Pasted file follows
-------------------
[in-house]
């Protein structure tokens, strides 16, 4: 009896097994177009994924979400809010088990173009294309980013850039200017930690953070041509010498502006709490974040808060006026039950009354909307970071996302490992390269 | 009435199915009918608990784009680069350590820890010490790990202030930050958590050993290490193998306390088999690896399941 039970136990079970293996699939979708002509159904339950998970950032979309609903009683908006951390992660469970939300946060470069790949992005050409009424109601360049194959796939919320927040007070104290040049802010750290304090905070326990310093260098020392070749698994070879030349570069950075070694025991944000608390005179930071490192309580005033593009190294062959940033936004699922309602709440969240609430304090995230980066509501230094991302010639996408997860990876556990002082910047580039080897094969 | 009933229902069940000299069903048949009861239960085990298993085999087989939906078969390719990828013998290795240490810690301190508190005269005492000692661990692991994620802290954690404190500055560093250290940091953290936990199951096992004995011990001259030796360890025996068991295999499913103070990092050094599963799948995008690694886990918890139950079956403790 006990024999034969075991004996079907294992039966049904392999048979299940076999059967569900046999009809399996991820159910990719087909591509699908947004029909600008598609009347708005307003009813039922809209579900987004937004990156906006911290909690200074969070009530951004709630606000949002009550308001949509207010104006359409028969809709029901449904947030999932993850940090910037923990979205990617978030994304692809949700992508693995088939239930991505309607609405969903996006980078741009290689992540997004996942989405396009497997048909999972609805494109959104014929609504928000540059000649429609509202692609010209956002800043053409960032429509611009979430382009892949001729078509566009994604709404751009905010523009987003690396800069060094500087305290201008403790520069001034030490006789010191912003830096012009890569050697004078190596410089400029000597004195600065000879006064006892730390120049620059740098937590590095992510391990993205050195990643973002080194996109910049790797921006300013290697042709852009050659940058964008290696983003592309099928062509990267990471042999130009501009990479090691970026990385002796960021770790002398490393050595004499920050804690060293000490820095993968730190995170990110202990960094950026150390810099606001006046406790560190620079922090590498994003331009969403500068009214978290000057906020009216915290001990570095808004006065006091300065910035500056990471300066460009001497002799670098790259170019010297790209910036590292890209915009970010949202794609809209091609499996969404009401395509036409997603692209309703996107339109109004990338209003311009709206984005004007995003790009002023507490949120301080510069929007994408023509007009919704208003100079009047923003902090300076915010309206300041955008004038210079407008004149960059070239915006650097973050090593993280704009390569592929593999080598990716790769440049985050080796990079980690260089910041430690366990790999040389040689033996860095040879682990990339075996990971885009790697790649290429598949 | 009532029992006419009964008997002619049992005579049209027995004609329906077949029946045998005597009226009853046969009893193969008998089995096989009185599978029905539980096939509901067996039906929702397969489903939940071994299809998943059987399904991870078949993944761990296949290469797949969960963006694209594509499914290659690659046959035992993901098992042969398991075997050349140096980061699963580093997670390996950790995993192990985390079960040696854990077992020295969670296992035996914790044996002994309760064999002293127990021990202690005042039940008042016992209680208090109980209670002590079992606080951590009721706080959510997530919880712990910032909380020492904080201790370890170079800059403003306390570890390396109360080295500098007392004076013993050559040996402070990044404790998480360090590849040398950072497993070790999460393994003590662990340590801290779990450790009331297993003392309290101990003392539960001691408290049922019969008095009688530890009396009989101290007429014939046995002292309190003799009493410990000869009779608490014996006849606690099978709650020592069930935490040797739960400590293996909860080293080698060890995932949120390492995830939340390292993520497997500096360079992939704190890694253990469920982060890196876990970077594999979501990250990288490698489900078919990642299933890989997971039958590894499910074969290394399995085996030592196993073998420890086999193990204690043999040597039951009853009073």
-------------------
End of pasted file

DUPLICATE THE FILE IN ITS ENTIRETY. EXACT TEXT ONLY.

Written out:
[in-house]
């Protein structure tokens, strides 16, 4: 009896097994177009994924979400809010088990173009294309980013850039200017930690953070041509010498502006709490974040808060006026039950009354909307970071996302490992390269 | 009435199915009918608990784009680069350590820890010490790990202030930050958590050993290490193998306390088999690896399941 039970136990079970293996699939979708002509159904339950998970950032979309609903009683908006951390992660469970939300946060470069790949992005050409009424109601360049194959796939919320927040007070104290040049802010750290304090905070326990310093260098020392070749698994070879030349570069950075070694025991944000608390005179930071490192309580005033593009190294062959940033936004699922309602709440969240609430304090995230980066509501230094991302010639996408997860990876556990002082910047580039080897094969 | 009933229902069940000299069903048949009861239960085990298993085999087989939906078969390719990828013998290795240490810690301190508190005269005492000692661990692991994620802290954690404190500055560093250290940091953290936990199951096992004995011990001259030796360890025996068991295999499913103070990092050094599963799948995008690694886990918890139950079956403790 006990024999034969075991004996079907294992039966049904392999048979299940076999059967569900046999009809399996991820159910990719087909591509699908947004029909600008598609009347708005307003009813039922809209579900987004937004990156906006911290909690200074969070009530951004709630606000949002009550308001949509207010104006359409028969809709029901449904947030999932993850940090910037923990979205990617978030994304692809949700992508693995088939239930991505309607609405969903996006980078741009290689992540997004996942989405396009497997048909999972609805494109959104014929609504928000540059000649429609509202692609010209956002800043053409960032429509611009979430382009892949001729078509566009994604709404751009905010523009987003690396800069060094500087305290201008403790520069001034030490006789010191912003830096012009890569050697004078190596410089400029000597004195600065000879006064006892730390120049620059740098937590590095992510391990993205050195990643973002080194996109910049790797921006300013290697042709852009050659940058964008290696983003592309099928062509990267990471042999130009501009990479090691970026990385002796960021770790002398490393050595004499920050804690060293000490820095993968730190995170990110202990960094950026150390810099606001006046406790560190620079922090590498994003331009969403500068009214978290000057906020009216915290001990570095808004006065006091300065910035500056990471300066460009001497002799670098790259170019010297790209910036590292890209915009970010949202794609809209091609499996969404009401395509036409997603692209309703996107339109109004990338209003311009709206984005004007995003790009002023507490949120301080510069929007994408023509007009919704208003100079009047923003902090300076915010309206300041955008004038210079407008004149960059070239915006650097973050090593993280704009390569592929593999080598990716790769440049985050080796990079980690260089910041430690366990790999040389040689033996860095040879682990990339075996990971885009790697790649290429598949 | 009532029992006419009964008997002619049992005579049209027995004609329906077949029946045998005597009226009853046969009893193969008998089995096989009185599978029905539980096939509901067996039906929702397969489903939940071994299809998943059987399904991870078949993944761990296949290469797949969960963006694209594509499914290659690659046959035992993901098992042969398991075997050349140096980061699963580093997670390996950790995993192990985390079960040696854990077992020295969670296992035996914790044996002994309760064999002293127990021990202690005042039940008042016992209680208090109980209670002590079992606080951590009721706080959510997530919880712990910032909380020492904080201790370890170079800059403003306390570890390396109360080295500098007392004076013993050559040996402070990044404790998480360090590849040398950072497993070790999460393994003590662990340590801290779990450790009331297993003392309290101990003392539960001691408290049922019969008095009688530890009396009989101290007429014939046995002292309190003799009493410990000869009779608490014996006849606690099978709650020592069930935490040797739960400590293996909860080293080698060890995932949120390492995830939340390292993520497997500096360079992939704190890694253990469920982060890196876990970077594999979501990250990288490698489900078919990642299933890989997971039958590894499910074969290394399995085996030592196993073998420890086999193990204690043999040597039951009853009073």